Bats: More than Tiny City Vampires

By Marcia Anderson

Bats have a reputation for being spooky or even dangerous, but they are some of the most beneficial animals to people. They are the most misunderstood and needlessly feared of the world’s creatures. Furthermore bats do not entangle themselves in hair as widely believed and they will not encounter people by choice but only in self-defense.

Very few species of bats are vampire or blood consuming. Out of the more than 1,100 different species of bats worldwide, there are only three species of vampire bats and none live in the United States. Vampire bats only live in tropical climates and typically feed on cattle, poultry or other livestock. Most North American bats have small teeth for eating insects and do not gnaw through wood or other building materials like rodents.

All of the NJ and NY bats are insectivores and they need to eat and drink every night. Their food requirements are well served by open grasslands and parks, where insects are abundant. They feed on a huge variety of night flying insects, including mosquitoes. A single little brown bat can eat 3,000 mosquito-sized insects per night.

Bats are essential to maintaining healthy ecosystems and economies, yet their populations are declining worldwide due to loss of roost trees, disturbance of dens, and outright persecution by man. Enjoy your bananas, mangos and guavas – and thank the bats that help to bring these fruits to your table. Some bats are primary pollinators for fruits and other produce and help to disperse seeds of plants vital for natural restoration of forests.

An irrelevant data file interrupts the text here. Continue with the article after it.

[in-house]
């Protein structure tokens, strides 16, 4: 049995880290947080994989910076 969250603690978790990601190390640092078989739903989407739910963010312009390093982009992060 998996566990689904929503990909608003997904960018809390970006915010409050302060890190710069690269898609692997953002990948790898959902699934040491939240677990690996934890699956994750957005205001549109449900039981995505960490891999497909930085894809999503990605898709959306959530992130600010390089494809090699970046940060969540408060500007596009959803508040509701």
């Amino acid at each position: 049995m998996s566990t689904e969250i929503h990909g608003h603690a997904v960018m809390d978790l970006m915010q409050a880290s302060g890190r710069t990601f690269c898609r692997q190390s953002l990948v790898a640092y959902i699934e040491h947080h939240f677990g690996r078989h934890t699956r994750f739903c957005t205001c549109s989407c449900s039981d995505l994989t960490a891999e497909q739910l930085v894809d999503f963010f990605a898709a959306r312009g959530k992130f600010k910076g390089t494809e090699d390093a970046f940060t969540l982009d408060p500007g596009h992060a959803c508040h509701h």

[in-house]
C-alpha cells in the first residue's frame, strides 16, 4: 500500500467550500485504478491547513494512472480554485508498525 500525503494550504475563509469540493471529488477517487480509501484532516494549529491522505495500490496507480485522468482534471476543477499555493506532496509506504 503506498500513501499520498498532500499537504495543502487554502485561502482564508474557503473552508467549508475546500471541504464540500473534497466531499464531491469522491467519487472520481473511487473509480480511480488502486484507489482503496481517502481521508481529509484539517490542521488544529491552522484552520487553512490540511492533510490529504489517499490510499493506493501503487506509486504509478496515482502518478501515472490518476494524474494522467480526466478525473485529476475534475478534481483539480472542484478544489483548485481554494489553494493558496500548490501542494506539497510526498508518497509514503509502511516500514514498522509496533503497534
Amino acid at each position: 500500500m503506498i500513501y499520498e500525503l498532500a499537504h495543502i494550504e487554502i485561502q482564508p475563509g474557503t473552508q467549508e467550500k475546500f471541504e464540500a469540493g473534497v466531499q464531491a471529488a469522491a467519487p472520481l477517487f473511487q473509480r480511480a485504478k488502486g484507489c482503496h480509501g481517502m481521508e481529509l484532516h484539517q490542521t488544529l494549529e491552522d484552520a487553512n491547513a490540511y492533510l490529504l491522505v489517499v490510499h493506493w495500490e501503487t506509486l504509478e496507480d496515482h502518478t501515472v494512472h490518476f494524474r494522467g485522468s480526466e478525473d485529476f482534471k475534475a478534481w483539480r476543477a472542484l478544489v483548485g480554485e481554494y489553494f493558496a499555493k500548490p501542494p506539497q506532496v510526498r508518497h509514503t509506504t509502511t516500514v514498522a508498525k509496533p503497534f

During the day they prefer to roost in tight crevices such as cracks in rocks, under exfoliating tree bark and in awnings of buildings. These locations provide protection from predators and stable temperatures. They also prefer roosting near open bodies of water. Bats can enter city buildings, especially near parks, through openings as small as one-half inch in diameter. Bats may roost in attics, soffits, louvers, chimneys and porches; under siding, eaves, roof tiles or shingles; and behind shutters. In stadiums and parking garages, bats sometimes roost in expansion joints between concrete beams.

Don’t panic. Bats are rarely aggressive, even if they’re being chased, but they may bite in self-defense if handled. As with any wild animal, bats should never be touched with bare hands.

A solitary bat – often a lost youngster – will occasionally fly into a building through an open door or window. When this happens, the bat’s primary goal is to escape safely back outside. If bats inhabit your home or an undesirable location, it is important to use proper eviction methods to remove them. It is illegal for anyone, including animal control officers and exterminators, to kill bats. Terminal traps and poisonous bait traps should never be used. If evicting bats from a building, it is important to provide a near-by shelter, such as a bat house, for the bats to inhabit. All evictions or exclusions should take place prior to mid-May or after mid-September.

About the author: Marcia is the bed bug and vector management specialist for the Pesticides Program in Edison. She has a BS in Biology from Monmouth, second degree in Environmental Design-Landscape Architecture from Rutgers, Masters in Instruction and Curriculum from Kean, and is a PhD in Environmental Management candidate from Montclair – specializing in Integrated Pest Management and Environmental Communications. Prior to EPA, and concurrently, she has been a professor of Earth and Environmental Studies, Geology and Oceanography at Kean University for 14 years.

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